After two government bailouts of the US economy in less than twenty years, free market ideology is due for serious reappraisal. In Free Market, Jacob Soll details how we got to this current crisis, and how we can find our way out by looking to earlier iterations of free market thought. Contrary to popular narratives, early market theorists believed that states had an important role in building and maintaining free markets. […Learn More]
Since the earliest known marker denoting the edge of one land and the beginning of the next—a stone column inscribed with Sumerian cuneiform—borders have been imagined, mapped, moved, and fought over. In The Edge of the Plain, James Crawford skillfully blends history, travel writing, and reportage to trace these borderlines throughout history and across the globe. […Learn More]
A history of how corporate innovation has shaped society, from ancient Rome to Silicon Valley
From legacy manufacturers to emerging tech giants, corporations wield significant power over our lives, our economy, and our politics. Some celebrate them as engines of progress and prosperity. Others argue that they recklessly pursue profit at the expense of us all. […Learn More]
The untold story of how hereditary data in mental hospitals gave rise to the science of human heredity
In the early 1800s, a century before there was any concept of the gene, physicians in insane asylums began to record causes of madness in their admission books. Almost from the beginning, they pointed to heredity as the most important of these causes. […Learn More]
The global boom in skyscrapers―why it’s happening now, how they’re made, and what they do to cities and people.
We are living in a new urban age, and its most tangible expression is the “supertall”: megastructures that are dramatically bigger, higher, and more ambitious than any in history. […Learn More]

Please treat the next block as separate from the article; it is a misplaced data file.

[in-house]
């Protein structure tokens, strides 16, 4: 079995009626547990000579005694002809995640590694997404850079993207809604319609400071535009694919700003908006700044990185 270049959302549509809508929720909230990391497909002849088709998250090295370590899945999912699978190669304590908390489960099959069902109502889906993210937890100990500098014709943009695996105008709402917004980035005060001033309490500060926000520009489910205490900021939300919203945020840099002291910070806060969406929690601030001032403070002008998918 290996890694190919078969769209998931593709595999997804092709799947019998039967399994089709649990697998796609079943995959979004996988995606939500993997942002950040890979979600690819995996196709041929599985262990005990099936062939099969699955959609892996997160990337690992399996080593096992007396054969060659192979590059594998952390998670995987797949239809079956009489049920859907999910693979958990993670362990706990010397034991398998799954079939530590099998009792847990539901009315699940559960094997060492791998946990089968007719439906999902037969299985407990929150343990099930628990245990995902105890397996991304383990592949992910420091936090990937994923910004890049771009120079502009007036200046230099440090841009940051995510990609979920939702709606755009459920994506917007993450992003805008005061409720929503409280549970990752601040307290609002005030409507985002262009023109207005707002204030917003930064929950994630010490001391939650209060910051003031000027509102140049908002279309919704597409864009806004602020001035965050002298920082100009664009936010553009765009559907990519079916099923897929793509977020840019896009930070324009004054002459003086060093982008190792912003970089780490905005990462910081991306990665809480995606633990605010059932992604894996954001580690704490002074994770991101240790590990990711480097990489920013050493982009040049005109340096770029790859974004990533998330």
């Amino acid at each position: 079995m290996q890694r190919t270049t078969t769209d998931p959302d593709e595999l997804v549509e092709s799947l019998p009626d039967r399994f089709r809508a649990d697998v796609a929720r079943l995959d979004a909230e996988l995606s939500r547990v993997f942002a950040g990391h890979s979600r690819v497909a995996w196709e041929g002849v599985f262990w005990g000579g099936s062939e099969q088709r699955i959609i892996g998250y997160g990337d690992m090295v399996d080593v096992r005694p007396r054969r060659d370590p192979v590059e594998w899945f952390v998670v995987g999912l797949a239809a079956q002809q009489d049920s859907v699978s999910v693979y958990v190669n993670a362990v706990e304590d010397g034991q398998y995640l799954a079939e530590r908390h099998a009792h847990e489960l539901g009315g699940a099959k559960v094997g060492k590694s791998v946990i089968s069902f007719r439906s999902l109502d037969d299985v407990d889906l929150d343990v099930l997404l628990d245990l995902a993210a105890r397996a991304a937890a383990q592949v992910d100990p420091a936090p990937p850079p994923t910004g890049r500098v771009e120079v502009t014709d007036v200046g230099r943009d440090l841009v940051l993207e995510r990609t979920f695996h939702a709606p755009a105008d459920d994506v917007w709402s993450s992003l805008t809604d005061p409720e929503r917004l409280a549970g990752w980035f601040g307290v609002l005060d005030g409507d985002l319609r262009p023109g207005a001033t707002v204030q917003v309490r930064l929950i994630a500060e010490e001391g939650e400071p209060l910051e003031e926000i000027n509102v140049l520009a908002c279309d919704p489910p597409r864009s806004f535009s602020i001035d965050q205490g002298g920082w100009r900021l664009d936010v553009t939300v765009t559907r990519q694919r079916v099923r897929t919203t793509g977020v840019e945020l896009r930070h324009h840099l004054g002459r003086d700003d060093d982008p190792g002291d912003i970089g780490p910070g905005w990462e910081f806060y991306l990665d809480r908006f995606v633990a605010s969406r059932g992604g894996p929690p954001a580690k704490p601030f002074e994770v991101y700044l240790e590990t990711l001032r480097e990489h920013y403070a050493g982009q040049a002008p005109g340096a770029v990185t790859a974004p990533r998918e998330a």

How military technology has transformed the world
The history of warfare cannot be fully understood without considering the technology of killing. In Firepower, acclaimed historian Paul Lockhart tells the story of the evolution of weaponry and how it transformed not only the conduct of warfare but also the very structure of power in the West, from the Renaissance to the dawn of the atomic era. […Learn More]
By the election year of 1844, Joseph Smith, the controversial founder of the Church of Jesus Christ of Latter-day Saints, had amassed a national following of some 25,000 believers. Nearly half of them lived in the city of Nauvoo, Illinois, where Smith was not only their religious leader but also the mayor and the commander-in-chief of a militia of some 2,500 men. In less than twenty years, Smith had helped transform the American religious landscape and grown his own political power substantially. […Learn More]
From the author of 1491—the best-selling study of the pre-Columbian Americas—a deeply engaging new history of the most momentous biological event since the death of the dinosaurs.
More than 200 million years ago, geological forces split apart the continents. Isolated from each other, the two halves of the world developed radically different suites of plants and animals. When Christopher Columbus set foot in the Americas, he ended that separation at a stroke. […Learn More]
From the author of the international bestseller A Higher Call comes the riveting World War II story of an American tank gunner’s journey into the heart of the Third Reich, where he will meet destiny in an iconic armor duel—and forge an enduring bond with his enemy.
When Clarence Smoyer is assigned to the gunner’s seat of his Sherman tank, his crewmates discover that the gentle giant from Pennsylvania has a hidden talent: He’s a natural-born shooter. […Learn More]